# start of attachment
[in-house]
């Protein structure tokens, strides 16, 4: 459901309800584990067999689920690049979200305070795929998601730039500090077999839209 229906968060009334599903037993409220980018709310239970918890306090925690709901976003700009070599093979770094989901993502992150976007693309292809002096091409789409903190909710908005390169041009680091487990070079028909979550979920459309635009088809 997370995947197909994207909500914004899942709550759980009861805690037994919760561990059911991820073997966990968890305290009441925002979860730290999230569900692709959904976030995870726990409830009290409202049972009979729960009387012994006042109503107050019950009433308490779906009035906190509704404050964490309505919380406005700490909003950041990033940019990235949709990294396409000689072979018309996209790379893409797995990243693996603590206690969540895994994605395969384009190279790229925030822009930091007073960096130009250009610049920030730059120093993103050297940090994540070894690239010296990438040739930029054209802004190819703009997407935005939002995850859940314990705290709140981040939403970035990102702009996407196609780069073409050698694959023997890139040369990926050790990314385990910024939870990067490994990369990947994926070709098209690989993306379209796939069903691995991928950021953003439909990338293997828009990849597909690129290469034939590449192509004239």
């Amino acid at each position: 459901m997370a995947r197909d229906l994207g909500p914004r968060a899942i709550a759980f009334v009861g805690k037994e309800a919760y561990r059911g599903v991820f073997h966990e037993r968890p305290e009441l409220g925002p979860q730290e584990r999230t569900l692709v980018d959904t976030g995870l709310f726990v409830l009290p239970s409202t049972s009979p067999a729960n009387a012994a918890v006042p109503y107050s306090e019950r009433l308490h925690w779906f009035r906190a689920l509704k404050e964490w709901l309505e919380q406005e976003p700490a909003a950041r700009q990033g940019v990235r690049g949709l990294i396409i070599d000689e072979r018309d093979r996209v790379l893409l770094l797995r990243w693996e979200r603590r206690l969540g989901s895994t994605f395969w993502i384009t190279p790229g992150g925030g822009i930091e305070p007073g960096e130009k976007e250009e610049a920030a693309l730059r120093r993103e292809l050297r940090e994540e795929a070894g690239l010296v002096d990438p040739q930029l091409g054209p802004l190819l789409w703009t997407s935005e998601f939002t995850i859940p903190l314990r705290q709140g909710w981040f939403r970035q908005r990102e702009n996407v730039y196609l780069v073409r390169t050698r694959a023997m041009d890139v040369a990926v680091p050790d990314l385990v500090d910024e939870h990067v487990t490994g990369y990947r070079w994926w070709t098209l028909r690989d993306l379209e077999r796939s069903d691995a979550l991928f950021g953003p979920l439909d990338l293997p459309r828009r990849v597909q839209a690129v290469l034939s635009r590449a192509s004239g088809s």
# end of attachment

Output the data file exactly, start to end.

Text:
[in-house]
């Protein structure tokens, strides 16, 4: 459901309800584990067999689920690049979200305070795929998601730039500090077999839209 229906968060009334599903037993409220980018709310239970918890306090925690709901976003700009070599093979770094989901993502992150976007693309292809002096091409789409903190909710908005390169041009680091487990070079028909979550979920459309635009088809 997370995947197909994207909500914004899942709550759980009861805690037994919760561990059911991820073997966990968890305290009441925002979860730290999230569900692709959904976030995870726990409830009290409202049972009979729960009387012994006042109503107050019950009433308490779906009035906190509704404050964490309505919380406005700490909003950041990033940019990235949709990294396409000689072979018309996209790379893409797995990243693996603590206690969540895994994605395969384009190279790229925030822009930091007073960096130009250009610049920030730059120093993103050297940090994540070894690239010296990438040739930029054209802004190819703009997407935005939002995850859940314990705290709140981040939403970035990102702009996407196609780069073409050698694959023997890139040369990926050790990314385990910024939870990067490994990369990947994926070709098209690989993306379209796939069903691995991928950021953003439909990338293997828009990849597909690129290469034939590449192509004239």
């Amino acid at each position: 459901m997370a995947r197909d229906l994207g909500p914004r968060a899942i709550a759980f009334v009861g805690k037994e309800a919760y561990r059911g599903v991820f073997h966990e037993r968890p305290e009441l409220g925002p979860q730290e584990r999230t569900l692709v980018d959904t976030g995870l709310f726990v409830l009290p239970s409202t049972s009979p067999a729960n009387a012994a918890v006042p109503y107050s306090e019950r009433l308490h925690w779906f009035r906190a689920l509704k404050e964490w709901l309505e919380q406005e976003p700490a909003a950041r700009q990033g940019v990235r690049g949709l990294i396409i070599d000689e072979r018309d093979r996209v790379l893409l770094l797995r990243w693996e979200r603590r206690l969540g989901s895994t994605f395969w993502i384009t190279p790229g992150g925030g822009i930091e305070p007073g960096e130009k976007e250009e610049a920030a693309l730059r120093r993103e292809l050297r940090e994540e795929a070894g690239l010296v002096d990438p040739q930029l091409g054209p802004l190819l789409w703009t997407s935005e998601f939002t995850i859940p903190l314990r705290q709140g909710w981040f939403r970035q908005r990102e702009n996407v730039y196609l780069v073409r390169t050698r694959a023997m041009d890139v040369a990926v680091p050790d990314l385990v500090d910024e939870h990067v487990t490994g990369y990947r070079w994926w070709t098209l028909r690989d993306l379209e077999r796939s069903d691995a979550l991928f950021g953003p979920l439909d990338l293997p459309r828009r990849v597909q839209a690129v290469l034939s635009r590449a192509s004239g088809s």